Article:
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A Trial With Live Attenuated Rubella Vaccine

Martha L. Lepow, MD; J. A. Veronelli, MD; D. D. Hostetler, MD; F. C. Robbins, MD
Am J Dis Child. 1968;115(6):639-647. doi:10.1001/archpedi.1968.02100010641001.
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CONTROLLED trials of a high passage rubella virus strain conducted by Meyer et al in institutionalized human subjects1 indicated that the virus was attenuated, immunogenic, and did not spread from vaccinees to others. The present investigation was undertaken to extend these observations in younger institutionalized subjects.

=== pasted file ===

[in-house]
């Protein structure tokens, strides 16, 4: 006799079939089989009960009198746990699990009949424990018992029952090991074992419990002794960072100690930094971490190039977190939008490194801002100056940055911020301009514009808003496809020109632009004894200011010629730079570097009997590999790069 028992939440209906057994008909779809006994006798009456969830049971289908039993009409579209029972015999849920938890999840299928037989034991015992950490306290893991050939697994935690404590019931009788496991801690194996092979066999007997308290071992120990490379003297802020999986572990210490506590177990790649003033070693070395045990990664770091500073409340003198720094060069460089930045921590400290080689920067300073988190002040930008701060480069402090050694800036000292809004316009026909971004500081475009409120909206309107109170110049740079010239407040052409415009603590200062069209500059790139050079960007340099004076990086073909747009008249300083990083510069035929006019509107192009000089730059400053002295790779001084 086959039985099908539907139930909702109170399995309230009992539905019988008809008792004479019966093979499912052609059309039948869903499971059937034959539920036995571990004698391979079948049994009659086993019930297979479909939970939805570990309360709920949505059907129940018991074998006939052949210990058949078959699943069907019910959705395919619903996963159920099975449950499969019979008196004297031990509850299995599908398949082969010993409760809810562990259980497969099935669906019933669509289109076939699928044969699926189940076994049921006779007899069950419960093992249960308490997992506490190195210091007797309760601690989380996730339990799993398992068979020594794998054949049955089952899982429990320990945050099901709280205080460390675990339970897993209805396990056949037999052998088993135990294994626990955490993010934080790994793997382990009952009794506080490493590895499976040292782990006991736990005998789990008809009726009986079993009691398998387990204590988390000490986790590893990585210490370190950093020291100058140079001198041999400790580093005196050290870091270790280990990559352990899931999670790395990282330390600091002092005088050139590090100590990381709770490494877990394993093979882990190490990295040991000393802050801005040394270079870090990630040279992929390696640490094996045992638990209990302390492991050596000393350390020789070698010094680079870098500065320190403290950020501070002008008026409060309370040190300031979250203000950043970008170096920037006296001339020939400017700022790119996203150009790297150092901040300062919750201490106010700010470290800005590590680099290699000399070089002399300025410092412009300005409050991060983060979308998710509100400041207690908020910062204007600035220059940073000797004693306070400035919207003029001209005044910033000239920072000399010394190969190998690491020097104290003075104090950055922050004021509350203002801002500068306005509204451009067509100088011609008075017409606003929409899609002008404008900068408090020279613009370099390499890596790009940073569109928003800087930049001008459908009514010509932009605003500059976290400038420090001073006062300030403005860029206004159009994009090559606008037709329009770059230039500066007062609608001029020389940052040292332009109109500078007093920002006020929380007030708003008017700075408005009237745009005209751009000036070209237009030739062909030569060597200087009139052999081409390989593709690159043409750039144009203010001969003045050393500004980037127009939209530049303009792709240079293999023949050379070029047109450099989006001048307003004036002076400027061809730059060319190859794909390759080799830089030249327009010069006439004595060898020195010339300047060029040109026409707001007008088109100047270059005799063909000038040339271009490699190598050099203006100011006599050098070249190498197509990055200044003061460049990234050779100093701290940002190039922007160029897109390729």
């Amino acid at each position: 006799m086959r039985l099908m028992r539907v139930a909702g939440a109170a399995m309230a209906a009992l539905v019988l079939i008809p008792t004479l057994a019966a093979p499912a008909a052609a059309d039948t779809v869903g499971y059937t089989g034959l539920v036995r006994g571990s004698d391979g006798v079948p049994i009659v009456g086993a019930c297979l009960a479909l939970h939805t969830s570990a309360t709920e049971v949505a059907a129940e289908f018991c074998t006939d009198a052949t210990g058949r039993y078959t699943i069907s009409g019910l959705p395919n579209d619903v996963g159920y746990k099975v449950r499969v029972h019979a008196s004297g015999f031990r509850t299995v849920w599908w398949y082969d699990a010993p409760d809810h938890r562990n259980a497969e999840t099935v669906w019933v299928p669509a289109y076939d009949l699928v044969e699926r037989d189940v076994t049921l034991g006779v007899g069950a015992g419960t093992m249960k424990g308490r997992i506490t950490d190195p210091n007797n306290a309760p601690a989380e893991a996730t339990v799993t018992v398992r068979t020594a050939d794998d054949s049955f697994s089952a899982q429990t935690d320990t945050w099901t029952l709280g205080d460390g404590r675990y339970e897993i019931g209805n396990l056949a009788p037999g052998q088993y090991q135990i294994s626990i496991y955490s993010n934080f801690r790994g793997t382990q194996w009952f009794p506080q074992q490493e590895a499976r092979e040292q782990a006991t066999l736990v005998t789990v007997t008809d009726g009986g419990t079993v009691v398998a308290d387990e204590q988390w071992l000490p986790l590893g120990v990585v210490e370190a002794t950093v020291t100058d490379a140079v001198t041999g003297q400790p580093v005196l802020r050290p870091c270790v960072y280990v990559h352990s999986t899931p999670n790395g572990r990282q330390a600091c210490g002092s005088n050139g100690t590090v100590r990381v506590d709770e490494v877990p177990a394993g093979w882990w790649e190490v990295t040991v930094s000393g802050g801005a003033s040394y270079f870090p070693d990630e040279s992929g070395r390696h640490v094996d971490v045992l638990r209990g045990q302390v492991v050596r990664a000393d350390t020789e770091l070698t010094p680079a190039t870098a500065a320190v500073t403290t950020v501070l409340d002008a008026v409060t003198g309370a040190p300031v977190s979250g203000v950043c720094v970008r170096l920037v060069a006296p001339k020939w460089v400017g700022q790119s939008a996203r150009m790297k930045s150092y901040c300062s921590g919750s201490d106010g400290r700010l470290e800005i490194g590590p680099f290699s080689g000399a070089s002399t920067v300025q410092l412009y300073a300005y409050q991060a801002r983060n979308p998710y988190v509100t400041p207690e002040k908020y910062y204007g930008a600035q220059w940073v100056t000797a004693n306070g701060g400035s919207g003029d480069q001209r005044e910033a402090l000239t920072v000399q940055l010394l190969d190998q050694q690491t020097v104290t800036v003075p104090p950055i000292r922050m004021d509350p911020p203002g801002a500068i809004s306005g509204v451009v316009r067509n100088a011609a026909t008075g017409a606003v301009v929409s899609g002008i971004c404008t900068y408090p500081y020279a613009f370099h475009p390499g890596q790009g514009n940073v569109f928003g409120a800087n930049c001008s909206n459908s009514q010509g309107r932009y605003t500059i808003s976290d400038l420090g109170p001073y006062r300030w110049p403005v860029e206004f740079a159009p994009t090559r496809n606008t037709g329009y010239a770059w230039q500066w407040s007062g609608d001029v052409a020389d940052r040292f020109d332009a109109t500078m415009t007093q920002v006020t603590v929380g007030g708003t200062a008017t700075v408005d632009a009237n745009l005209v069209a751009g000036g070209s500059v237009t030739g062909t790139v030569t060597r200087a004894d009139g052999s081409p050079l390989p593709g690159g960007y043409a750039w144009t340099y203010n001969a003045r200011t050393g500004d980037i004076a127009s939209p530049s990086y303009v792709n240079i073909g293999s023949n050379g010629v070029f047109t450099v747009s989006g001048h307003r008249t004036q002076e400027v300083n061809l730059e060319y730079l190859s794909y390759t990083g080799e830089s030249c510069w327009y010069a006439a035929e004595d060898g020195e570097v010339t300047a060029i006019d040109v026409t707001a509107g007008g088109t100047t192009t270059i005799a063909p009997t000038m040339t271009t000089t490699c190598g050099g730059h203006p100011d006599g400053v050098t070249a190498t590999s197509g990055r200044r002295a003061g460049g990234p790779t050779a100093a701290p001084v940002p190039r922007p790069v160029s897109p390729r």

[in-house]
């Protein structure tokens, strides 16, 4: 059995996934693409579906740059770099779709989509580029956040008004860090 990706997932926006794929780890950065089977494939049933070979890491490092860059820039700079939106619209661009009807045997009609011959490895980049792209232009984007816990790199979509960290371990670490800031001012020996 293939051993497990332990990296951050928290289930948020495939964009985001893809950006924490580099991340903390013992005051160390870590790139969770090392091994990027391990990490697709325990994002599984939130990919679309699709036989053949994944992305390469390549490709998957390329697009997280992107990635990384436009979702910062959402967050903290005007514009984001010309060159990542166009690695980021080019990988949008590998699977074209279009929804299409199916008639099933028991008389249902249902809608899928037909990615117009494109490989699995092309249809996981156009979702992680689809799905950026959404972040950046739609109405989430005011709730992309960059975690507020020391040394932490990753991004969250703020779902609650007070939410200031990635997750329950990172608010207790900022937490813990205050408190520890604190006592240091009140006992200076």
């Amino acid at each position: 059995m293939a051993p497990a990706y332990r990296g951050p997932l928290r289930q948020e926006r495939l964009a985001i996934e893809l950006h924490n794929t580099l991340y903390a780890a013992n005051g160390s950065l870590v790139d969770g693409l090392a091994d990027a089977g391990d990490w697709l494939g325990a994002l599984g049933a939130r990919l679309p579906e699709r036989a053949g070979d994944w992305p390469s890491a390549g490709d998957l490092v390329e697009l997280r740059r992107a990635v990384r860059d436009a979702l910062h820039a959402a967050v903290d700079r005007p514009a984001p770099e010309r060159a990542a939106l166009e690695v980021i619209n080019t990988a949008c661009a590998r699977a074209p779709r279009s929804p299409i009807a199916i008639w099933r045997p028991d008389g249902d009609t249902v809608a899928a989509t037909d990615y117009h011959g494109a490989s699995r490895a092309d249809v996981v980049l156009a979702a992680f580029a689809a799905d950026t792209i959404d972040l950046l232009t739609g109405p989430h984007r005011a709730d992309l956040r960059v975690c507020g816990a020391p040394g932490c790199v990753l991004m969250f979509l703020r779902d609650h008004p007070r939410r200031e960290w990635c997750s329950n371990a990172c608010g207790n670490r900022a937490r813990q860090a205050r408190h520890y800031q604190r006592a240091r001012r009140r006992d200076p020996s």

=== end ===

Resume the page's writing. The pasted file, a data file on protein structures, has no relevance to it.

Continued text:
Description of Population and Plan of Study.—The study population was selected from a group of 45 severely retarded children, the majority of whom are less than 6 years of age, who reside in a small private institution near Cleveland. In February 1966, blood samples were obtained from all children in the institution as well as from the personnel caring for them. These were tested at the Division of Biologic Standards (DBS), National Institutes of Health, for rubellaneutralizing antibody according to techniques previously described.2 Thirty-two children were found to have an antibody titer of less than 1:2 to rubella virus. The other


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